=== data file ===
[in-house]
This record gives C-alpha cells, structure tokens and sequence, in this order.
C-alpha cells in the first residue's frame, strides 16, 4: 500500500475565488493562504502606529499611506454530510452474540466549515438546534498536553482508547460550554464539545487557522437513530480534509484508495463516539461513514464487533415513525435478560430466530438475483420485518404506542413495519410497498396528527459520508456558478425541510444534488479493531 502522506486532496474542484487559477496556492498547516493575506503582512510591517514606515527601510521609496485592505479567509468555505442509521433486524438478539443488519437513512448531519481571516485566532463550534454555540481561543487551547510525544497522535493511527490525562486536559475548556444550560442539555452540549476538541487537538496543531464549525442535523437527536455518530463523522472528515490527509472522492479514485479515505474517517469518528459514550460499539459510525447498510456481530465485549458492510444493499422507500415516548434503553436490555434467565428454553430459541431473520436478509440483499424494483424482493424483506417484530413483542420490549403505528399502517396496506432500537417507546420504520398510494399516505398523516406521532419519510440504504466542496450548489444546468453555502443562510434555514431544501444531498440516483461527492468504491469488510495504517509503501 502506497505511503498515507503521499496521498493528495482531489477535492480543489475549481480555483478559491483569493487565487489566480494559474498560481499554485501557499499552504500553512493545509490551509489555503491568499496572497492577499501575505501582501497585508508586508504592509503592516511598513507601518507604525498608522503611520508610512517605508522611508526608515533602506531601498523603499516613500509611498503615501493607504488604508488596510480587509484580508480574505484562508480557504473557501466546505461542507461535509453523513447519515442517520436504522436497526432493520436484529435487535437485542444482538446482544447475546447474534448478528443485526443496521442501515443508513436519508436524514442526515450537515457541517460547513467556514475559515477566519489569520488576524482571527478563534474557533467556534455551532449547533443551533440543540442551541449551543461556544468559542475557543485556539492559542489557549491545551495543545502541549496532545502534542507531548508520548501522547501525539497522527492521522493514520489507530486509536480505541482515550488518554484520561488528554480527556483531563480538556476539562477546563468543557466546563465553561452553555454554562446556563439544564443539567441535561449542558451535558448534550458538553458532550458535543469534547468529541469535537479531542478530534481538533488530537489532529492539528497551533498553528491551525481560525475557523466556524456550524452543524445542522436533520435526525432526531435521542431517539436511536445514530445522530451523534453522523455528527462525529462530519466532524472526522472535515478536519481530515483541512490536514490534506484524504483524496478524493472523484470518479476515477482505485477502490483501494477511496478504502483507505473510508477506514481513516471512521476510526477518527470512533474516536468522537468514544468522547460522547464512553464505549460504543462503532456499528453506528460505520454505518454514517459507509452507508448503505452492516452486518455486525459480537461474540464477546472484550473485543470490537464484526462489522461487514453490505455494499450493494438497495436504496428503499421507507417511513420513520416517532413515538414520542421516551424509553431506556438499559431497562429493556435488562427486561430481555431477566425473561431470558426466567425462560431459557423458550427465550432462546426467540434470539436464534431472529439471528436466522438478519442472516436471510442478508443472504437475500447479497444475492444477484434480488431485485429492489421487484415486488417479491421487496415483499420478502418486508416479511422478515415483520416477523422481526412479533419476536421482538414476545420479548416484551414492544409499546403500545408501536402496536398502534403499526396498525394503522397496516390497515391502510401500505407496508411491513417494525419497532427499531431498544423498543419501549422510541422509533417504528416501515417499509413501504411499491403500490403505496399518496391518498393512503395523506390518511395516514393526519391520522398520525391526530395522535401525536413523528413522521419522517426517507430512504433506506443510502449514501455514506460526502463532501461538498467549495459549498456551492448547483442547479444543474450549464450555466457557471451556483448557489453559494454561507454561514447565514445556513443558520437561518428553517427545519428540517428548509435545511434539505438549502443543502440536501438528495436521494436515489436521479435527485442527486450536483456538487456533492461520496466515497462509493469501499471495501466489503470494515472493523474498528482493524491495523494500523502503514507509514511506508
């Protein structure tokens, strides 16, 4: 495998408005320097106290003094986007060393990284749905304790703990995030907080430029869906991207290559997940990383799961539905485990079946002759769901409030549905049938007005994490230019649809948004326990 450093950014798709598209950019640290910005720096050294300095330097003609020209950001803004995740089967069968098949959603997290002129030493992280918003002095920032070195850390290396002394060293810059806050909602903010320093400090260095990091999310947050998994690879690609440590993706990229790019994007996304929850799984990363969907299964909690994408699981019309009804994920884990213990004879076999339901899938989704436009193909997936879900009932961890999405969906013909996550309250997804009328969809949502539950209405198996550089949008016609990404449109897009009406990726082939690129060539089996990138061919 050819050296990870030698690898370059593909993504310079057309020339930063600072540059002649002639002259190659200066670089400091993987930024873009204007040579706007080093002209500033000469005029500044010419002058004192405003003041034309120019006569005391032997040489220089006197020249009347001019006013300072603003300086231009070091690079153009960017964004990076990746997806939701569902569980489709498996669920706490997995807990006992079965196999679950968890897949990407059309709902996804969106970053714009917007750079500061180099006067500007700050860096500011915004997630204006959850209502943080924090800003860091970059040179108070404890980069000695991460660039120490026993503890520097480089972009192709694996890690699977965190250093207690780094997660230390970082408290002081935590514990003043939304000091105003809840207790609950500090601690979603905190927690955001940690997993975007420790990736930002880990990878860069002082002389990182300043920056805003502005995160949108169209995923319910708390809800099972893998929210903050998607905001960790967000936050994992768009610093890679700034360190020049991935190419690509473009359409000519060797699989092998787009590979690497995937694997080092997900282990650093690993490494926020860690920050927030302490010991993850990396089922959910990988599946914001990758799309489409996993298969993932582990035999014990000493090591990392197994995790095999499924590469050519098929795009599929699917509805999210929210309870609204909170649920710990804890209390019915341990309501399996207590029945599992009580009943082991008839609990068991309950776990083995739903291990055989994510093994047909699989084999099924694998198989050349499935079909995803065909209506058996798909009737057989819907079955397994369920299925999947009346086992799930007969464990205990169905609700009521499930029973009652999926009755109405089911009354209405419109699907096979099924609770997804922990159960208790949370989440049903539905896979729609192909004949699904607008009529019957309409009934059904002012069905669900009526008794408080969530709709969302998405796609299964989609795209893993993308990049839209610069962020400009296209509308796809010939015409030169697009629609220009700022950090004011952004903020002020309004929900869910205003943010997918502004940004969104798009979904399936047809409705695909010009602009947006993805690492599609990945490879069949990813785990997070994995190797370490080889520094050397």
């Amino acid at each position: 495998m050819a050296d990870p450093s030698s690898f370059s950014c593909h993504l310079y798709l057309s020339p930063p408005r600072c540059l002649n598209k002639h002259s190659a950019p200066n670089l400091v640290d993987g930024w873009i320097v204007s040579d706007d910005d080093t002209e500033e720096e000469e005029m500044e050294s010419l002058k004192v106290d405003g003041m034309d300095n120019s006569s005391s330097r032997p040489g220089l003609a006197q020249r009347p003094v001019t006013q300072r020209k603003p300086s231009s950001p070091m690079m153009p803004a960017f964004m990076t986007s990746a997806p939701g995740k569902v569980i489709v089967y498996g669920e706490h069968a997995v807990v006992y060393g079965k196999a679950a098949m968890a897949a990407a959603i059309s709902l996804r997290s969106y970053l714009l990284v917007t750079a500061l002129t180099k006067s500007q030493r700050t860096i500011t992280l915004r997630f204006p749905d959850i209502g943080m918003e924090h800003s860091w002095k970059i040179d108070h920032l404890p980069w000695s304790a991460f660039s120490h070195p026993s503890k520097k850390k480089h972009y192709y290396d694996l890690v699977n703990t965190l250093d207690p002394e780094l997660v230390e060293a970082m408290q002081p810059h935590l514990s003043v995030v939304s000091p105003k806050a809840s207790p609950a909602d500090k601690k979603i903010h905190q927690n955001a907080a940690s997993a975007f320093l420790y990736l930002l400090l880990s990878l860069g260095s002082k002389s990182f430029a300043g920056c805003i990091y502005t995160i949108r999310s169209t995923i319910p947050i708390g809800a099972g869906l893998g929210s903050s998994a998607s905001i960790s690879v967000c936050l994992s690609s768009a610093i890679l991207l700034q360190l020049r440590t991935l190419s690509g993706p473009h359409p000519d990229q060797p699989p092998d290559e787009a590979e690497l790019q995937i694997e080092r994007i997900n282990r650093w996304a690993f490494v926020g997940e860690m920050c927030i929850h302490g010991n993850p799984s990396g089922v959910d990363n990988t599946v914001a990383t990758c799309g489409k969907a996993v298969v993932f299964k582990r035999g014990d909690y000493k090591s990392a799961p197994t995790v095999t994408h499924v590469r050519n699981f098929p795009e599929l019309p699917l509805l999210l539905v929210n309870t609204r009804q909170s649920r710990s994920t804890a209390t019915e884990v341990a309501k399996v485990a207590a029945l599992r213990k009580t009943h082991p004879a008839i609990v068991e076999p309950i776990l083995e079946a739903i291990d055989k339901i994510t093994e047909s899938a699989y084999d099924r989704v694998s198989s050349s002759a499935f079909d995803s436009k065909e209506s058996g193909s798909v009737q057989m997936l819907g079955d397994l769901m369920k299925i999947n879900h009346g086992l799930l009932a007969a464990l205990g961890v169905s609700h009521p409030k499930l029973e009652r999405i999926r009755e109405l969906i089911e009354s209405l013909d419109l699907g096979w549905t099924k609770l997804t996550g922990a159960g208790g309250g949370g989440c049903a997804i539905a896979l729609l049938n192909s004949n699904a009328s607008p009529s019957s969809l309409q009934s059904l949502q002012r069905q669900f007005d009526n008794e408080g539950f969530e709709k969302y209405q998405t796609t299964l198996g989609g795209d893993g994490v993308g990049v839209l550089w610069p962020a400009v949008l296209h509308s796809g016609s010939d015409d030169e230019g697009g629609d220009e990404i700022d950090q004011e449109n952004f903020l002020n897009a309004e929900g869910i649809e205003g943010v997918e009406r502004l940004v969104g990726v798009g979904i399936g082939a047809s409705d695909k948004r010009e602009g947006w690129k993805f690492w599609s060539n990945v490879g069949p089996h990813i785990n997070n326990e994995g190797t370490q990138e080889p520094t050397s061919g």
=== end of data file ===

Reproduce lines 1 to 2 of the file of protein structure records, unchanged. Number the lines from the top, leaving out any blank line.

[in-house]
This record gives C-alpha cells, structure tokens and sequence, in this order.